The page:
Beginner’s Guide To Filming With A DSLR Camera
Chances are, you bought your DSLR for its incredible image quality. But did you know that modern DSLRs are more than capable of filming cinema-like footage? When you’re ready to make your directorial debut, check out our guide to shooting video with a DSLR for beginners.
Set yourself up for success
Before you press ‘record,’ adjust your camera settings for video. When it comes to filming, these are the DSLR video settings:
- Frame rate - This refers to the ‘frames per second’ setting, and it’s a personal preference. If you want a video that reflects real life, go for 30fps. For a cinematic finish, try 24fps. And if you’re aiming for a slow-motion effect, choose a higher frame rate such as 60fps. You’ll be able to slow down the footage during editing.
- Aspect ratio - Select an aspect ratio that can be maintained during the output stage. That way, you’ll avoid cropping out any essential subjects while you’re filming.
- Resolution - Most new cameras can record 4K resolution video. But while you can record in 4K, that doesn’t always mean you should. Many cameras can’t produce their highest resolution at a high frame rate, so if you’re hoping to film slow-motion footage, you’ll need to decide what matters most to you.
Tweak the exposure
In photography, ISO, aperture and shutter speed make up the ‘exposure triangle.’ They control how your photo turns out, so they’re essential tools – but many people overlook these settings when they’re filming. You can adjust these settings to produce darker or brighter footage, and it’s best to tweak all three at once. If you’re a complete beginner, you can film in automatic mode. When you want to take the reins, here’s what to do:
- ISO - This refers to your camera’s sensitivity to light. Just like in photography, a higher ISO suits indoor and low-light settings, but it can result in image noise. We suggest choosing a low to moderate ISO at first, and keeping an eye on the brightness of your image and raising the ISO accordingly. If you’re new to photography, you can leave this setting on auto and manually adjust the shutter speed and aperture.
- Aperture - This describes the size of the lens opening, which lets in light. It can be confusing because a smaller aperture is a higher number. For example, a small aperture of f16 will shut out some light, but it will bring more of your shot into focus. On the flipside, a larger aperture (like f1.8) will let in more light and create a shallow depth of field – so that less of your shot is in focus. When you’re filming, adjust the aperture to suit the scene in front of you.
- Shutter speed - This is the length of time your lens is open during exposure. When possible, double your frame rate to find your shutter speed. Let’s say you’re shooting at 30fps. Set your shutter speed to 1/60 of a second. If you’re shooting at 60fps, set it to 1/120 of a second for smooth footage.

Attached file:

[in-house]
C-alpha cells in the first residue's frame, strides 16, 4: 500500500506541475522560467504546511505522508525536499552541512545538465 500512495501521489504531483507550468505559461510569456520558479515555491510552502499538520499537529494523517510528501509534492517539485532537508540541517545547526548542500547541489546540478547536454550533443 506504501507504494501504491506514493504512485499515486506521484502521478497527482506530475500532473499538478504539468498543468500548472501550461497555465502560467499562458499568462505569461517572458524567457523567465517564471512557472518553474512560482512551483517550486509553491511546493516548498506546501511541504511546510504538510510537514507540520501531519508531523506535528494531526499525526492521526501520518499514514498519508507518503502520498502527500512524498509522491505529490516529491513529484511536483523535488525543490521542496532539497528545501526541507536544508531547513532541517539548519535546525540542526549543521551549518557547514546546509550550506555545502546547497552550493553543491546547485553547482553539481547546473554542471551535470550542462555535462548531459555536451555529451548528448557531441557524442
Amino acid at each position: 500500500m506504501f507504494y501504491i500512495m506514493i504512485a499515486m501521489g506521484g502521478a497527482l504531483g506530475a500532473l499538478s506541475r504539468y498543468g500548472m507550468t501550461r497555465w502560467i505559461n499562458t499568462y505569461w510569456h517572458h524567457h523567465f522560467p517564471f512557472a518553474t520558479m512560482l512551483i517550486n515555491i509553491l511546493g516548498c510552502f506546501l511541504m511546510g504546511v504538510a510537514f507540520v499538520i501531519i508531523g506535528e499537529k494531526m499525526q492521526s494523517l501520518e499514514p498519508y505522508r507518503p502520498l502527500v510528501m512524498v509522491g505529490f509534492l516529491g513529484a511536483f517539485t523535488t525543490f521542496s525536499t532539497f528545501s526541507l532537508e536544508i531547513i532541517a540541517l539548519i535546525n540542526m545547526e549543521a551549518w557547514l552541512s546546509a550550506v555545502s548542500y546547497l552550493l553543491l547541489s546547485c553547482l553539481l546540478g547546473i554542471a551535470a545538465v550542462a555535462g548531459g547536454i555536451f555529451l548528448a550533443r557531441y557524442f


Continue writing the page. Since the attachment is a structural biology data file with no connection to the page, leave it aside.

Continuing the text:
Change the lenses
With a DSLR, you can switch out the lenses as needed. For the best footage, use a lens that will best capture your subjects. It’s worth investing in a few prime lenses, so that you have a range of focal lengths at your fingertips. We suggest using a wide-angle lens to film landscapes and scenery, a standard-length lens for people and general filming, and a telephoto lens for wildlife and distant subjects. Prime lens require skill and patience, but are extremely rewarding once you get the hang of it.
If a prime lens doesn’t fit in with your budget or skill level, you can definitely use a zoom lens. They’re versatile and easy to use, and will allow you to adapt to different scenes. Just don’t zoom in and out while you’re recording – it can be jarring and distracting. If you need a closer shot, change your position.
Pro Tip: Some modern camera lenses have in-built focus motors that are more suitable to filming. Look for this feature while you’re shopping around for lenses.
Control the focus
In recent years, DSLR lenses have been designed with video in mind. That being said, you might run into issues when your lens re-focuses mid-scene, and you have to start over. Lenses can also be noisy when they’re shifting focus.
Autofocus is awesome for honing in on fast-moving subjects. But for everything else, turn off autofocus and manually focus your lens. This will prevent your lens from making any automatic adjustments while you’re rolling. It’ll also encourage you to experiment with focus techniques for a dramatic effect.
If you have an ultra-modern DSLR, it may have a rotating LCD screen with touch-sensitivity and touch autofocus. These systems are more intuitive, so play around with the function and see how it works in real time.
Tune in to the audio quality
Your DSLR will have a built-in mic, but those work best in quiet environments, with close subjects. They don’t suppress background noise too well. If you have an external mic output on your camera, take advantage of that. It’s amazing how much of a difference it can make to your final footage.
Go for a simple hot-shoe mounted microphone, such as the Rode VideoMic Go. With this attached to your camera, you’ll have a better chance of capturing clear, crisp audio.
Use a tripod
DSLR cameras are lighter than most video cameras, and that can make them tricky to stabilise. For professional footage, ditch the handheld DSLR and put your camera on a tripod. A tripod will steady your camera and eliminate any bumps and shakes. It will also help you with slow, controlled planning, or whenever you’re following a subject.
To take your films to the next level, choose a tripod with a video head or a pan and title head. Trust us when we say you’ll be blown away by the cinematic results!
Get expert advice on filming with your DSLR
Before you hit the ‘record’ button, chat to the team at Ted’s Cameras. We can help you with choosing a DSLR and any accessories you might need to produce top-notch videos.
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